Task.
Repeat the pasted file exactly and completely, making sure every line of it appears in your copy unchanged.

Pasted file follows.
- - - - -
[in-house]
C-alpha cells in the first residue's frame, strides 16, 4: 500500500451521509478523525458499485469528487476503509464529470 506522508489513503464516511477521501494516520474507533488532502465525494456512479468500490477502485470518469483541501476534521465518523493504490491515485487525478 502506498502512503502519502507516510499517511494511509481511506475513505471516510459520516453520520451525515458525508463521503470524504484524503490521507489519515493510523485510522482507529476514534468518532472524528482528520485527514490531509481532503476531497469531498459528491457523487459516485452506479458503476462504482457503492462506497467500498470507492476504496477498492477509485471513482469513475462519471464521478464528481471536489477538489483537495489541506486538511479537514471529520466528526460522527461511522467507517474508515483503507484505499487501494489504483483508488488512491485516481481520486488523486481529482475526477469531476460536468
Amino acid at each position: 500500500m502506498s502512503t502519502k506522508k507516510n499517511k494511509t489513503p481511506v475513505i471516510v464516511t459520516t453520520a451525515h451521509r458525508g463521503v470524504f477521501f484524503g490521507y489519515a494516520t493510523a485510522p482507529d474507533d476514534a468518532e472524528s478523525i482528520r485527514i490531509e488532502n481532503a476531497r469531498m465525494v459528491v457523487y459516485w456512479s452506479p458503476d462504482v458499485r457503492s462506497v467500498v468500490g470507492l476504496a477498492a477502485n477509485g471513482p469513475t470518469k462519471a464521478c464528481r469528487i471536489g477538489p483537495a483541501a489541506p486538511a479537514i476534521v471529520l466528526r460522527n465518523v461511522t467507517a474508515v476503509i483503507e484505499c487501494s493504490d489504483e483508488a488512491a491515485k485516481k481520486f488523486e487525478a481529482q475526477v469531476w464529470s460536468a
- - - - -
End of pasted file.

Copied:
[in-house]
C-alpha cells in the first residue's frame, strides 16, 4: 500500500451521509478523525458499485469528487476503509464529470 506522508489513503464516511477521501494516520474507533488532502465525494456512479468500490477502485470518469483541501476534521465518523493504490491515485487525478 502506498502512503502519502507516510499517511494511509481511506475513505471516510459520516453520520451525515458525508463521503470524504484524503490521507489519515493510523485510522482507529476514534468518532472524528482528520485527514490531509481532503476531497469531498459528491457523487459516485452506479458503476462504482457503492462506497467500498470507492476504496477498492477509485471513482469513475462519471464521478464528481471536489477538489483537495489541506486538511479537514471529520466528526460522527461511522467507517474508515483503507484505499487501494489504483483508488488512491485516481481520486488523486481529482475526477469531476460536468
Amino acid at each position: 500500500m502506498s502512503t502519502k506522508k507516510n499517511k494511509t489513503p481511506v475513505i471516510v464516511t459520516t453520520a451525515h451521509r458525508g463521503v470524504f477521501f484524503g490521507y489519515a494516520t493510523a485510522p482507529d474507533d476514534a468518532e472524528s478523525i482528520r485527514i490531509e488532502n481532503a476531497r469531498m465525494v459528491v457523487y459516485w456512479s452506479p458503476d462504482v458499485r457503492s462506497v467500498v468500490g470507492l476504496a477498492a477502485n477509485g471513482p469513475t470518469k462519471a464521478c464528481r469528487i471536489g477538489p483537495a483541501a489541506p486538511a479537514i476534521v471529520l466528526r460522527n465518523v461511522t467507517a474508515v476503509i483503507e484505499c487501494s493504490d489504483e483508488a488512491a491515485k485516481k481520486f488523486e487525478a481529482q475526477v469531476w464529470s460536468a